Volkswagen e-Golf Makes Big Sales Splash In Norway In July

AUG 11 2014 BY MARK KANE 29

Number of registrations of used & new all-electric passenger cars in Norway - July 2014 (credit to Grønn Bil)

Number of registrations of used & new all-electric passenger cars in Norway – July 2014 (credit to Grønn Bil)

Sales of electric cars in Norway grew in July by almost 400% year-on-year.

Last month, the number of registrations of new all-electric passenger cars reached 1,365 and 11.7% market share, which was supplemented by 231 used imported EVs. In total, we see roughly 1,600 passenger EVs sold in Norway in July.

On top of that, official statistics give 23 all-electric vans (20 new, and 3 used imported). We also found that Norway had 117 plug-in hybrids (113 new and 4 used imported) registered last month.

July was the month with a big splash from Volkswagen. The German manufacturer sold the most EVs that month – 391 e-Golfs, which is more than the 313 Nissan LEAFs. Moreover, together with 282 e-up!s, Volkswagen sold total 680 EVs to become the number one brand!

Nissan however can console themselves in that Norwegians are importing LEAFs from the rest of the world in tremendous numbers – 206 in July alone. This mean that Norway had over 500 new-to-Norway LEAFs put on the roads last month.

BMW i3 is fourth with 124 new registrations. i3, in the last three months, has been unable to exceed 200 units (the record in March was 336).

Tesla Model S fell back to fifth having 114 registrations, but still is the overall second best-selling car in Norway YTD (3,248 units while LEAF has 2,978 and #5).

Renault ZOE scored its best result of 41 new registrations.  However, that’s still 9 less than the 50 Mitsubishi i-MiEVs sold in July.

On the plug-in hybrid segment, Mitsubishi Outlander PHEV had 106 new registrations and over 900 YTD.

Interesting is to see 4 new Nissan e-NV200s registered.

Volkswagen e-Golf

Volkswagen e-Golf

Categories: Sales, Volkswagen

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29 Comments on "Volkswagen e-Golf Makes Big Sales Splash In Norway In July"

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I assume that the tax and incentive regime in Norway is far less favourable to PHEV than BEV or the Mitsubishi Outlander PHEV would have done far better, as it does everywhere else?

I seem to recall reading something to that effect.

Yes, very much so. You pay a lot of extra for emissions and weight on cars in Norway, which an Outlander PHEV both have a fair amount of.

+no exception from VAT for PHEV’s.

The Outlander PHEV cost the same as a barebone Tesla Model S60. 🙂

Presumably there is an exemption about the weight for BEVs, as the Tesla is heavy with 600kgs of battery.

The umpteen VW and Audi PHEVs coming won’t sell very well either then.

Yes, no weight or engine effect taxation for BEV’s like Tesla.
If the Tesla just added a small engine to become a PHEV it would probably cost $250k instead of $70k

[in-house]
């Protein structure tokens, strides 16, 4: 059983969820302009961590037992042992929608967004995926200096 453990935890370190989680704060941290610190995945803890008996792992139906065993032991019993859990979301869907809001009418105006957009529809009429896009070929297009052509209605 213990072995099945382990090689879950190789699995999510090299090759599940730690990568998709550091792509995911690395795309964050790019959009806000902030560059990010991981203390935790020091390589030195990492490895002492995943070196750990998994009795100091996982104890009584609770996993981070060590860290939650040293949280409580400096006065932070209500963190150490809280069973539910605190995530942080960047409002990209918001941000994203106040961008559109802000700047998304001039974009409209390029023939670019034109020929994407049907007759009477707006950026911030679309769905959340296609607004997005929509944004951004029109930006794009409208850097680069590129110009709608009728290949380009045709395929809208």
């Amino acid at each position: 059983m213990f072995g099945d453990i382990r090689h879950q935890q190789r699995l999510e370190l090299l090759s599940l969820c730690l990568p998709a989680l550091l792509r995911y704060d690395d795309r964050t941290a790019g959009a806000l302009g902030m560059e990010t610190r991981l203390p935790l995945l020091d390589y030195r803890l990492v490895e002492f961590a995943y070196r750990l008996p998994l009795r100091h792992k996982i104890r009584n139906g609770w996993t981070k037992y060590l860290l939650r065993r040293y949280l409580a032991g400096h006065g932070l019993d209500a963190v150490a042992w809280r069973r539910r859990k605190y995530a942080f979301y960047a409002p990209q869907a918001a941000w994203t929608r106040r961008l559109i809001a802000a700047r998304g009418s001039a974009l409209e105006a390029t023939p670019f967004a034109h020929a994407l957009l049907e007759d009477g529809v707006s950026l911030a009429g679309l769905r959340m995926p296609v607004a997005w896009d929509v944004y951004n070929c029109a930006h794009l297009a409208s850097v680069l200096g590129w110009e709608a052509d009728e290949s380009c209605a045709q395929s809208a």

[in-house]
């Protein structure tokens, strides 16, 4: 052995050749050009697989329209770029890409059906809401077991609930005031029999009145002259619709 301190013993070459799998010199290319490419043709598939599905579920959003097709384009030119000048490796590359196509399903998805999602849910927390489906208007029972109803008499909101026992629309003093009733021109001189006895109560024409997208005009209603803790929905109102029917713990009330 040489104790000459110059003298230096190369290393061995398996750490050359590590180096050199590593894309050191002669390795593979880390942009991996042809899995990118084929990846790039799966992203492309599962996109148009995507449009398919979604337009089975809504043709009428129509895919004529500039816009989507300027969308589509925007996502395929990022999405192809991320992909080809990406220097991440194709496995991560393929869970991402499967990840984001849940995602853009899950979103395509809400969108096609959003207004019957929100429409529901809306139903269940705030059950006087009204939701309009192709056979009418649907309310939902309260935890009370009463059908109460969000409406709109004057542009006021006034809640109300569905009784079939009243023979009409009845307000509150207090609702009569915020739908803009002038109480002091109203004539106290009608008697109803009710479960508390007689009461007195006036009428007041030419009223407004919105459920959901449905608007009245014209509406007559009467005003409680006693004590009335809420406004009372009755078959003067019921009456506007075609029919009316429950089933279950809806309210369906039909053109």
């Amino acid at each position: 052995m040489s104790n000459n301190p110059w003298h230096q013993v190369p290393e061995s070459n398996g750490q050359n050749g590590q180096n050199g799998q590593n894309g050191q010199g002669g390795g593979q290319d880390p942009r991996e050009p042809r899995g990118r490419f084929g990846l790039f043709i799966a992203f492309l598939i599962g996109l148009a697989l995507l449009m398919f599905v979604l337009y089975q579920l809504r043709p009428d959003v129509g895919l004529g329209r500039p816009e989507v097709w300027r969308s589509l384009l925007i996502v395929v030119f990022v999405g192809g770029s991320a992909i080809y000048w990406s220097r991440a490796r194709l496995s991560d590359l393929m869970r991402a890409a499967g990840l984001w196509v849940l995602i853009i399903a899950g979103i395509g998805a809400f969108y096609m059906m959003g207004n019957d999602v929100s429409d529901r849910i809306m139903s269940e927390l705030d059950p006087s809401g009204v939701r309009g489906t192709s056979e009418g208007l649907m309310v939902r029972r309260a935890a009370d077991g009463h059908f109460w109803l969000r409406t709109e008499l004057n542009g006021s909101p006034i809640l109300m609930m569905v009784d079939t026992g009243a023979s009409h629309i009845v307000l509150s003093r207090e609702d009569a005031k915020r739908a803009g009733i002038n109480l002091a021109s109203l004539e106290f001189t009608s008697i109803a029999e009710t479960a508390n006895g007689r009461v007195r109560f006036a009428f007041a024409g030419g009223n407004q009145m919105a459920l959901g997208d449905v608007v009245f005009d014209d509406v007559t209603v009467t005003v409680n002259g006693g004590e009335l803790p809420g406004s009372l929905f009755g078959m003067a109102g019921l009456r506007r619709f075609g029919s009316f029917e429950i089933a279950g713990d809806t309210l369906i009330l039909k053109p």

I am not a fan of subsidies which are so heavily weighted that they effectively pick the technological solution.

Lawmakers have a fine record of total incompetence in that.

Well… I’m divided on that matter. I’m generally for it but only as long as there is a good reason for steering the people toward that technology.

As in the case of all electric vs. petrol/diesel. And heavy cars vs. light cars.

And sometimes there are small flaws and loop holes but overall it’s leading to a better tomorrow and there is always time to perfect it once you have at least gotten it rolling.

I am fine with that. Thanks to gov intervention, Europe and Asia have a global, standard, and excellent cell phone service network, while the US everyone by himself system still has crappy coverage, and expensive service, etc. Same goes for internet speeds and service.

I’ve got nothing against Government intervention, but IMO it should be on a sliding scale to encourage the target, in this case perhaps average emissions per mile driven, and not target how it is done.

For instance this tax systems virtually precludes the i3 with RE, even though the RE might be used to cover relatively few miles per year.

It is a sliding scale in Norway, which slides you down the lower weight, emissions and motor effect that you have.
The only thing is that the last part of that sliding scale is a big slope to promote zero emission.

I thought, the weight limits were raised in July 2013 for PHEVs and hybrids.

From WIkipedia:

“Until June 2013, plug-in hybrids have not been eligible for these benefits.[41][42] Because the Norwegian tax system levies higher taxes to heavier vehicles, plug-in hybrids are more expensive than similar conventional cars due to the extra weight of the battery pack and its additional electric components. Beginning on 1 July 2013, the existing weight allowance for conventional hybrids and plug-in hybrids of 10% will be increased to 15% for PHEVs.”

Sure they have been because PHEV’s costed way more than ICE’s because of the added weight.

But to give an example. The Volvo V60-plugin which is both powerful and weighs quite a lot.